The elite’s fear of the Brexiteer blob

The unspoken class divide in the EU referendum.

Tom Slater

Tom Slater

Topics World

‘Go and speak to your mother, your grandmother. Don’t speak to your grandfather, we know the problem are older white men.’ When Labour MP and shadow Europe minister Pat Glass uttered these withering words at a Labour In event in Wolverhampton this week, it was awkward. Not least because Labour shadow chancellor, and self-identifying older white man, John McDonnell was also on the panel. But mainly because Glass was giving voice to the hate that, these days, dare not speak its name.

According to a report in the Express and Star, Glass’s jibe was met with muted laughter, before the tension was defused by McDonnell: ‘Can I speak up for a couple of older white men? I’ll let Jeremy know.’ Still, it wasn’t as bad as Glass’s gaffe two weeks previously, when she was recorded saying a man she had met on the streets of Derbyshire was a ‘horrible racist’ for saying that he believed his Polish neighbours were ‘spongers’. ‘I’m never coming back to wherever this is’, she said. To which one jocular tweeter replied, ‘Can we get that in writing?’.

Glass apologised after she was slammed on social media. But her outburst was not all that shocking. Her disdain for the gruff, working-class voters, whose Euroscepticism she assumes is motored only by bigotry, is shared across the political class. They just keep it quiet. Not too long ago politicians could get away with tarring Eurosceptics as prejudiced, pasty-munching morons. They were fair game. When Gordon Brown slapped down ‘that bigoted woman’ or when David Cameron dismissed insurgent UKIP supporters as ‘fruitcakes, loonies and closet racists’, there was no great fuss. Not anymore.

Now that those ‘fruitcakes’ are voting in a referendum, the elite has had to mince words. Every question about immigration is met with a constant nod to Eurosceptics’ ‘legitimate concerns’. But scratch the surface and the same fear of the braying, blokey Brexiteers lurks. Left-wing commentators claim that a public, brutalised by Tory cuts, are vulnerable to ‘populist paranoias’. ‘An inchoate, unpoliticised resentment can easily be redirected against outsiders, instead of the real perpetrators’, writes Polly Toynbee in the Guardian. You just have to serve up prejudice with a side of pity. Pat clearly didn’t get the memo.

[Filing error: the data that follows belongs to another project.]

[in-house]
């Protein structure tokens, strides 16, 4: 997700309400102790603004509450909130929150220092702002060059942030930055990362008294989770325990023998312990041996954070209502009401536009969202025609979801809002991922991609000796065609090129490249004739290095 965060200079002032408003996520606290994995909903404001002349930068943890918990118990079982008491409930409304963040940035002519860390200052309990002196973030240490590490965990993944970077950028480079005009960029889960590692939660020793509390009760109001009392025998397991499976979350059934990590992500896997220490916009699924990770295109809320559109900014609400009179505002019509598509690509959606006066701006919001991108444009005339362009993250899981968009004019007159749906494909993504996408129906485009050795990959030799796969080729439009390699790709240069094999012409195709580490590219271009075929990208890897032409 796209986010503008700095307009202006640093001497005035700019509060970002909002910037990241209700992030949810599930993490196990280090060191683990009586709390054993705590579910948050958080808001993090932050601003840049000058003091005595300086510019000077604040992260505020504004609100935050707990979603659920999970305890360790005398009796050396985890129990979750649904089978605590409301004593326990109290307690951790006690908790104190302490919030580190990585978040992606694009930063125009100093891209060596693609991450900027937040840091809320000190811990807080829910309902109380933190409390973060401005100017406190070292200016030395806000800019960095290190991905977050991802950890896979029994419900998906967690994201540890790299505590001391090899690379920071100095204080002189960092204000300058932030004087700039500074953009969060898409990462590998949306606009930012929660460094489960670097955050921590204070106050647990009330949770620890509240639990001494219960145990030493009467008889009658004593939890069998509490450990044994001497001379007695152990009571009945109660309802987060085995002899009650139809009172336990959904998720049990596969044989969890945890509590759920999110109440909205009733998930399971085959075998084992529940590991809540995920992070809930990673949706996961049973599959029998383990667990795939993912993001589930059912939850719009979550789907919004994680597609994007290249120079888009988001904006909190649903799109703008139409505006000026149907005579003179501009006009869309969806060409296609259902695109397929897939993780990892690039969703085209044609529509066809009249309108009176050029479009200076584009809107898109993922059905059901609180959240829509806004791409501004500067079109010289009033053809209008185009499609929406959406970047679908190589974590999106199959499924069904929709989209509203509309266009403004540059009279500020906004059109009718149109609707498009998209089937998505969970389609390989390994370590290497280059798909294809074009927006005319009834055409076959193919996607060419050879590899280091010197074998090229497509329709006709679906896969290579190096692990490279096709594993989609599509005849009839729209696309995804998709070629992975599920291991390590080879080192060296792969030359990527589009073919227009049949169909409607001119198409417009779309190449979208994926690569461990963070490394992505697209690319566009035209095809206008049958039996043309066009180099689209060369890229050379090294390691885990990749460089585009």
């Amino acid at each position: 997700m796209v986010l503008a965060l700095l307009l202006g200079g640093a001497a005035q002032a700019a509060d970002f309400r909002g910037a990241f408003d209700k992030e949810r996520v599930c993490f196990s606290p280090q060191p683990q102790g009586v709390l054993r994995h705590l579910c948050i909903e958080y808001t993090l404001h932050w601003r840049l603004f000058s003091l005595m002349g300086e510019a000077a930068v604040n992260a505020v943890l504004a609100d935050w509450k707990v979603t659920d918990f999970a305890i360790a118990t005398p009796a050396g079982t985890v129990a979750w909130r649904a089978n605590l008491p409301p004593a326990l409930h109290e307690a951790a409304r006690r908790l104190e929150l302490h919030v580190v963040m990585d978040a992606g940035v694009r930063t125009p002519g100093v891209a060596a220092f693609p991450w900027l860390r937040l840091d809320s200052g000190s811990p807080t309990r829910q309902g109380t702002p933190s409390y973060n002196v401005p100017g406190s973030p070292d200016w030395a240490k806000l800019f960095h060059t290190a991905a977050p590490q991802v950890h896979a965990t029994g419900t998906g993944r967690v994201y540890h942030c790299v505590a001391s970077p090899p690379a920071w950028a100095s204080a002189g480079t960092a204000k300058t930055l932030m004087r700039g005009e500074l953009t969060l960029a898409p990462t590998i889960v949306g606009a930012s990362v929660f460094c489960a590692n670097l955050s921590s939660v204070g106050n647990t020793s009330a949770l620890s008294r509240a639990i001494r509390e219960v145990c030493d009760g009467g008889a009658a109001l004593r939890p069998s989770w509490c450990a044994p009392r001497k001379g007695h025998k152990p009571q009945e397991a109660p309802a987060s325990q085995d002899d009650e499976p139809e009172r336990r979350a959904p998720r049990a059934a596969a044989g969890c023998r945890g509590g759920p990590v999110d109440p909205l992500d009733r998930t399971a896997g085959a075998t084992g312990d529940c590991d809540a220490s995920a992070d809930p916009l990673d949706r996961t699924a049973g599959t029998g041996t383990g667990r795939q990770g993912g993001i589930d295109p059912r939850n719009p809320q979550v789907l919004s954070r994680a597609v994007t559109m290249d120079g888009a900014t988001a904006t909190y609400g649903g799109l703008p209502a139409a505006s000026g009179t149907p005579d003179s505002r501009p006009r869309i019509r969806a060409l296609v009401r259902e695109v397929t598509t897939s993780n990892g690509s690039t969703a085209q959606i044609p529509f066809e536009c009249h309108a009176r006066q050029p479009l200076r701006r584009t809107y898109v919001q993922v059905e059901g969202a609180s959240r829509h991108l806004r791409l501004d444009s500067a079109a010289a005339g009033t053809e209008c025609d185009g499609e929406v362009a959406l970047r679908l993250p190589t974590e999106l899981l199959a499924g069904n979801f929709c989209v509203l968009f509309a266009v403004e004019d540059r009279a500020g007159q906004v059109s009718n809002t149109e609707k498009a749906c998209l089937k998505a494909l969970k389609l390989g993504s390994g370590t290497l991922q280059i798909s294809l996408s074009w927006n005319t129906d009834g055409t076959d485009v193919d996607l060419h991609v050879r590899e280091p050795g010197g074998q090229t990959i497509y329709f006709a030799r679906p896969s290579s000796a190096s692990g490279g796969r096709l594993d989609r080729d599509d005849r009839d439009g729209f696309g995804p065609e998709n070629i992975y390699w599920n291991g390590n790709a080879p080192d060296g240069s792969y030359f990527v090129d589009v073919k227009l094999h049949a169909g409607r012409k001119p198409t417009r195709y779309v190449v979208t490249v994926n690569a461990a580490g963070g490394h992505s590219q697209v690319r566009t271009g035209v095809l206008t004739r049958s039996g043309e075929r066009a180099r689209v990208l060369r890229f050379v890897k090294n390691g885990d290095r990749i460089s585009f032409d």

This duplicity is an attempt to obscure the chasm that the referendum has revealed between working-class voters and the rest of society. While the national polls jostle around the 50-50 mark, the disparity between the voting intentions of working-class and middle-class people is stark. According to polling data released by YouGov, 37 per cent of pro-EU voters have a university degree, in comparison to 15 per cent of anti-EU voters. Remain leads among middle- and upper-middle class voters by 24 per cent; while Leave leads among working-class voters by 26 per cent. There is a striking class dynamic at play.

Media types, wearied by the boorish official campaigns, have taken to casting the referendum as little more than an elite spat. But anyone who occasionally strays outside the metropolitan bubble will recognise the sense of agitation, a desire among ordinary people to send the Eurocrats packing. Not because they hate foreigners, but because they hate being dictated to. Though concerns about immigration loom large – fueled by the bipartisan politics of limits and our own elite’s chronic inability to meet demand for school places, infrastructure and housing – this is, at its root, about control. EU free movement has taken this most tangible of democratic decisions out of the public’s hands.

As spiked has always argued, leaving the EU will not in itself revive popular sovereignty. Whitehall is as technocratic, as devoid of vision and as wary of old white (working-class) men as Brussels. And all the EU directives that the Eurosceptic public so revile have been waved through by a British political elite all too willing to outsource authority. But this referendum is still a profound, democratic opportunity. A vote to Leave will strike a decisive blow to the Brussels bureaucracy abroad, and clarify the crisis of democracy at home. But even if it’s a win for Remain, the chasm between the public and the elite will remain as well. In that, there’s a productive tension, a potential to be harnessed: a chance for the fruitcakes to fight back.

Tom Slater is deputy editor at spiked. Follow him on Twitter: @Tom_Slater_

Picture by: Getty Images.

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Topics World


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